Encarsia formosa Gahan is a cosmopolitan and commercially important parasitoid of B. tabaci and other whiteflies, and has been widely used to reduce whitefly damage to crops (Gerling et al., 2001; Grille et al., 2012; Liu et al., 2015, 2016). Parasitism of B. tabaci by E. formosa is affected by the developmental stage of Q and B biotypes (Liu et al., 2016) and may also be affected by infection of host plants by TYLCV (Liu et al., 2014). In the latter case, parasitism of Q biotype nymphs was higher on TYLCV-infected tomato plants than on TYLCV-free plants, but parasitism of B biotype nymphs did not significantly differ on TYLCV-infected vs. TYLCV-free tomato plants (Pan et al., 2013, 2014; Liu et al., 2014). These studies suggested that the selection of B. tabaci biotype Q and B as hosts by E. formosa may differ and may be affected by TYLCV infection of plants. Additional research is needed to determine how parasitism and host selection by E. formosa differs between the two important biotypes of B. tabaci and how such selection and parasitism is affected by TYLCV infection of host tomato plants.
The first objective of the present study was to further describe how host selection by E. formosa differs between B. tabaci Q and B biotypes and how host selection is affected by TYLCV infection of tomato plants. A second objective was to determine potential mechanisms underlying the effects of biotype and TYLCV infection of tomato on such host selection.
Materials and Methods
Plant and Insect Materials
Lycopersicon esculentum (variety “No. 9 Zhongza”) tomato plants were grown in plastic pots (7 cm diameter) containing a mixture of peat moss, vermiculite, organic fertilizer, and perlite in a 10:10:10:1 ratio by volume (Shi et al., 2013). Tomato plants with three to four expanded leaves were inoculated with a TYLCV infectious clone kindly provided by Professor Xueping Zhou (Institute of Plant Protection, Chinese Academy of Agricultural Sciences, Beijing, China); infection by TYLCV was confirmed as previously described (Ghanim et al., 2007; Shi et al., 2013; Liu et al., 2014). TYLCV-free plants were not inoculated with the virus. Plants with six to eight fully expanded leaves were used for the assays and experiments described in the following sections.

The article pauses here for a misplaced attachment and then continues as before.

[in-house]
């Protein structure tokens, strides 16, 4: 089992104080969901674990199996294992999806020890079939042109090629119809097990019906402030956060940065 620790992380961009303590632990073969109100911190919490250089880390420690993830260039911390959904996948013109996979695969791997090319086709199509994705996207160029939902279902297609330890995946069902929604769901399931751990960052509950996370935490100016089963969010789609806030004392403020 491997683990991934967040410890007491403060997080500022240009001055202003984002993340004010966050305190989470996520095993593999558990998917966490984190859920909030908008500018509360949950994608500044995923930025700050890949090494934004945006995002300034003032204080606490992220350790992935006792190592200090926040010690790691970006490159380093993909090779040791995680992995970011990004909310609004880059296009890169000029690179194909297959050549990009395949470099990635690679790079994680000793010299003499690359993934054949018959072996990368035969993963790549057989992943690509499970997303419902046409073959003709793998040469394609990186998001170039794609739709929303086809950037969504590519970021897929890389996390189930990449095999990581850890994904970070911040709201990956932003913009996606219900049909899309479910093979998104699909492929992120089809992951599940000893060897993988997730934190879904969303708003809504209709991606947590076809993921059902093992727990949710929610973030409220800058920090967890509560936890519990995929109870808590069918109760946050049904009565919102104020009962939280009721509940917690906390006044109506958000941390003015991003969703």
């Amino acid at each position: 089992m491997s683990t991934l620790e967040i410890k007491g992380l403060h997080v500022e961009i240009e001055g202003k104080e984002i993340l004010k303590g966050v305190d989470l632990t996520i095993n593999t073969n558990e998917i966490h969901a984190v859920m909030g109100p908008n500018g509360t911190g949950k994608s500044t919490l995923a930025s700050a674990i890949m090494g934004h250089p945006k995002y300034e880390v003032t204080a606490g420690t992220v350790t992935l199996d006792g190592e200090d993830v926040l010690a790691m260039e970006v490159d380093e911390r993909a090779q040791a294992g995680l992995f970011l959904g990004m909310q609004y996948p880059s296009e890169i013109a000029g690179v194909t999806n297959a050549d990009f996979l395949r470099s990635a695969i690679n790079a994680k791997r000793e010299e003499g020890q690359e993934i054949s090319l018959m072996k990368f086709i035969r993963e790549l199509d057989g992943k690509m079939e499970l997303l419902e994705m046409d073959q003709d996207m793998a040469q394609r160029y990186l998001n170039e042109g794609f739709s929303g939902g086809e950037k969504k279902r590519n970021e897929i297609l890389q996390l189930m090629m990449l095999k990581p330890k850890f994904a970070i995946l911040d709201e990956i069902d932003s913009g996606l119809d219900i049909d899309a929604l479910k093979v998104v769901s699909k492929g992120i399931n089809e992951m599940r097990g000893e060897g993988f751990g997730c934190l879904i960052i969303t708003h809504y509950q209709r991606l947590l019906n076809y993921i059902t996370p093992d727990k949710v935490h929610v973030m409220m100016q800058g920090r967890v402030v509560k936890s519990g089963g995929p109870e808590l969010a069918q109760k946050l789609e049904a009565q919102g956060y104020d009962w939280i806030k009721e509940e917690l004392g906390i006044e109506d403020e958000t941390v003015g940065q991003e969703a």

Laboratory colonies of B. tabaci biotype Q and B, whose identities was periodically confirmed based on the cleavage amplified polymorphic sequence (CAPS) and mitochondrial cytochrome oxidase I genes (mtCOI) (Chu et al., 2010a), were separately maintained on virus-free tomato plants in insect-proof cages in a greenhouse. Encarsia formosa was provided by the Beneficial Insects Research Center, Shandong Academy of Agricultural Sciences in China; the parasitoid had been reared on nymphs of Trialeurodes vaporariorum (Westwood) for >10 years.
Encarsia formosa's parasitism on B. tabaci Q and B Biotypes under in Vitro and Semi-natural Conditions
Selection and oviposition of E. formosa on HQ vs. HB or VQ vs. VB were compared under in vitro conditions in the laboratory. HQ and HB refer to virus-free plants infested with 3rd-instar nymphs of B. tabaci Q or B. VQ and VB refer to virus-infected plants infested with 3rd-instar nymphs of B. tabaci Q or B. TYLCV-infected or TYLCV-free tomato leaves were infested with 30 3rd-instar nymphs of B. tabaci biotype Q or B, and in vitro parasitism was assessed as previously described (Liu et al., 2016). In brief, the leaves infested by 3rd-instar nymphs of B. tabaci biotype Q or B were detached from the TYLCV-free or TYLCV-infected plants. The leaf petioles were wrapped in cotton wool saturated with distilled water. Each treatment pair (HQ vs. HB and VQ vs. VB) was placed in plastic Petri dishes (diameter 8.5 cm, height 1.5 cm, two leaves per dish). A filter paper disk saturated with distilled water was also placed beneath each leaf. Newly emerged E. formosa females (1 day old; wasps: nymphs = 1: 30) were subsequently released in the center of each Petri dishes between the two leaves and were carefully removed after 24 h. About 8–10 days later, the number of nymphs parasitized by wasps was recorded. Each comparison was carried out for 19 replicates.